• Ever since Oracle bought out Sun, they went overboard with the licensing costs for Solaris. Remember a few years back when Sun will let you run Solaris 10 for free? Well no more, if you have a non-Oracle two processor server it will cost you $2,000 per year. You don't own a license, you are basically renting the privilege to run Solaris on a server for one year. Also, you only get one flavor of support which they laughably call "premium". Their support is a joke now, and in my experience the good Sun engineers left a long time ago. For starters, you now get to talk to an overseas helpdesk which logs your call and for severity one issues, they give you a call back in an hour (if you're lucky). It used to be you will call an easy to remember number (1-800-USA-4SUN) and you will get a live transfer to a knowledgeable engineer to fix your problem. A few years ago I used to be a staunch supporter of Sun and Solaris but it seems like Oracle has done everything to drive me away from Sun's hardware and software. I am pretty sure I am not the only one either.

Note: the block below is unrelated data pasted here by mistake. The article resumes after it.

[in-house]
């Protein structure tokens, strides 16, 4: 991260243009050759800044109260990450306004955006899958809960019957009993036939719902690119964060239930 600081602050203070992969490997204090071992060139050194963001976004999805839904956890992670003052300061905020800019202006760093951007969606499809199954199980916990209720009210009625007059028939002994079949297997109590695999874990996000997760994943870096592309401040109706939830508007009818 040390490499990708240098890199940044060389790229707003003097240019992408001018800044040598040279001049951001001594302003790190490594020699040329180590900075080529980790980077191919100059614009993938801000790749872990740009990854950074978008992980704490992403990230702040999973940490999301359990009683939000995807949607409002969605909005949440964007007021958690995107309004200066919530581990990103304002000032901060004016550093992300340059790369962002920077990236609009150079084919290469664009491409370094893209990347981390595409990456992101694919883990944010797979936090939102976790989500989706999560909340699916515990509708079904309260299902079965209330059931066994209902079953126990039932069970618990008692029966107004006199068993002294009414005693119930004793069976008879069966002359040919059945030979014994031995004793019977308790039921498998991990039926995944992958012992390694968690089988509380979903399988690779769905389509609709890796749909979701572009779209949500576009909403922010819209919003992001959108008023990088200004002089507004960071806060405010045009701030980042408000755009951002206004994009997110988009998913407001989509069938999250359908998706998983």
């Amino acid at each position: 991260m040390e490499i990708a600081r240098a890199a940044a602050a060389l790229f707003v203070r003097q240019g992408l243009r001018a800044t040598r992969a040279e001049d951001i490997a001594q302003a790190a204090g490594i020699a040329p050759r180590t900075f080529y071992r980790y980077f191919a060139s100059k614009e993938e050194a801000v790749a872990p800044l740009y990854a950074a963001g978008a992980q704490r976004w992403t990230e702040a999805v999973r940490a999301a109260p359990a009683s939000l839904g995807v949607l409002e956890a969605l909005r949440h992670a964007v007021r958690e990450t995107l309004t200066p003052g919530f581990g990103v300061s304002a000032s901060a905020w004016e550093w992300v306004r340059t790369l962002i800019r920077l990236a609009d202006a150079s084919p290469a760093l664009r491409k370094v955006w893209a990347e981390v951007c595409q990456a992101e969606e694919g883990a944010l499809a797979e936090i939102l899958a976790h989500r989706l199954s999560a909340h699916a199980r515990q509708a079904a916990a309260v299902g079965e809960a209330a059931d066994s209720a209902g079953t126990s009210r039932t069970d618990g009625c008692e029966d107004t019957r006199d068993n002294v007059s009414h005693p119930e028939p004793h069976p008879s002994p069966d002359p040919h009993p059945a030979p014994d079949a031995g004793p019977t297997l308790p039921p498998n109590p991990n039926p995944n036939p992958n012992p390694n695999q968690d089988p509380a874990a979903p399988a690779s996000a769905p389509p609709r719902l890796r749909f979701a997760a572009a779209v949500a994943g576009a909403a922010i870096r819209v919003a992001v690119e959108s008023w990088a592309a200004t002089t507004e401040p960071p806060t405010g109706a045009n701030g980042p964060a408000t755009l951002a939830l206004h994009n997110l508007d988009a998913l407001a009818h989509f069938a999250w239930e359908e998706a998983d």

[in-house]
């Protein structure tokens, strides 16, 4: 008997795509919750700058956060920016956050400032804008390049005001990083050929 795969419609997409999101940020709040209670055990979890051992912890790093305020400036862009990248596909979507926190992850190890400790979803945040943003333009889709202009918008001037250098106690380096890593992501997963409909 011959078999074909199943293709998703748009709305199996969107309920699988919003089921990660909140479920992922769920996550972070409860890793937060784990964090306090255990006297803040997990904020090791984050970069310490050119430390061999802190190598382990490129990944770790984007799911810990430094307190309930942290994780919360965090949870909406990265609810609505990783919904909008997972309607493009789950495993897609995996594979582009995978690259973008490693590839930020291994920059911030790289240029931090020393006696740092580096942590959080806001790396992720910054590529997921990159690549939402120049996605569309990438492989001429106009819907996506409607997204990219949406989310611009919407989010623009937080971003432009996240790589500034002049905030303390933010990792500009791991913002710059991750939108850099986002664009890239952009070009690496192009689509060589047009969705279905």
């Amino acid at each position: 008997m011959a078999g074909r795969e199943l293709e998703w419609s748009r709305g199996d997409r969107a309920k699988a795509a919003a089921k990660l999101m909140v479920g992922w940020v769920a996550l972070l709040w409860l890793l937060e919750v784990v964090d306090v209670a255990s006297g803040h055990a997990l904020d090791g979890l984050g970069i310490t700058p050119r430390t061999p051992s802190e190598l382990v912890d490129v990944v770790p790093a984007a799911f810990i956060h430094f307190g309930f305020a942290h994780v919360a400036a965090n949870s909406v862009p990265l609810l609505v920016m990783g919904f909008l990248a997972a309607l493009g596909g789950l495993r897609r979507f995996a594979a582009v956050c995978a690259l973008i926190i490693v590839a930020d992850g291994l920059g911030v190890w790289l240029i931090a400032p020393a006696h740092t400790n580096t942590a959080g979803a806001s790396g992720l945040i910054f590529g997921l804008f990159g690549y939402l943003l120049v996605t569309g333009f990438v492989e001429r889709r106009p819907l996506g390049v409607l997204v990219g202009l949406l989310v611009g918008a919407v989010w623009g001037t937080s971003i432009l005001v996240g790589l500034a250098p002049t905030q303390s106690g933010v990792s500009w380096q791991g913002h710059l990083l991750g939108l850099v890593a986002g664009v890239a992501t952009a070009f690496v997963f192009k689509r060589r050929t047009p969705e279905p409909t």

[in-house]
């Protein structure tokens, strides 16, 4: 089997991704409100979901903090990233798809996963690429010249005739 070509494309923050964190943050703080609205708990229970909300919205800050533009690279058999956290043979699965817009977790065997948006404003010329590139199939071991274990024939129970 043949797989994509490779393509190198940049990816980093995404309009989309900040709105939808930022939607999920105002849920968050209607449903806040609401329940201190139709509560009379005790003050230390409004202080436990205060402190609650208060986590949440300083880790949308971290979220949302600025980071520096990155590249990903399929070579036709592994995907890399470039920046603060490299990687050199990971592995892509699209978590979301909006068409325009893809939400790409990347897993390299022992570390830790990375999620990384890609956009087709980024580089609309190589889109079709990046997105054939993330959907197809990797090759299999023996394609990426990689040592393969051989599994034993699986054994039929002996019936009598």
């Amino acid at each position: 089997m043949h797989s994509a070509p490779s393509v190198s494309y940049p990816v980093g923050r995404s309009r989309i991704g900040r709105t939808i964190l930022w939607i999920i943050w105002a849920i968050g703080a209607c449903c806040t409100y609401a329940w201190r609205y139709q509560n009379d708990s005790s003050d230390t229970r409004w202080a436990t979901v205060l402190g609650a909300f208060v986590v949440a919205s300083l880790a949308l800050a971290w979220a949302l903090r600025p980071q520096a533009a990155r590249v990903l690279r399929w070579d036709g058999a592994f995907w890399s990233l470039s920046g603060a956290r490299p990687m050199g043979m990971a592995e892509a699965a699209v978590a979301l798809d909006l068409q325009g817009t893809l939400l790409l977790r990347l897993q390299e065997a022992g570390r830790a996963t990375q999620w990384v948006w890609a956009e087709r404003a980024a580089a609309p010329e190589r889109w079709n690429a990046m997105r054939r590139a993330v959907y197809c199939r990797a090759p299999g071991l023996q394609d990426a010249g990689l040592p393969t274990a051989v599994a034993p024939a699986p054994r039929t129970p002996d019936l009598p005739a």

I don't know where people are getting this $1000/socket bullsh*t. Maybe that's some ridiculous list price, but unless you're a moron, you won't pay anywhere close to that for full HW and OS support on Sun/Oracle hardware. The last time we renewed our support, I believe it was in the realm of $400-800/yr for HW/OS support on our x86 servers [dual socket Opterons and quad-socket Xeons]. The SPARC servers were a bit more expensive, closer to $2000 for support on a T5240 [dual-socket 8-core x 8-thread/core T3+ CPUs]. Remember, that includes HW support, fans, HDs, RAM, CPUs, motherboard replacements, whatever with same-day onsite service [well, in theory, in practice it's often the next day, but most of our hw failures aren't critical to our services so we don't push them very hard].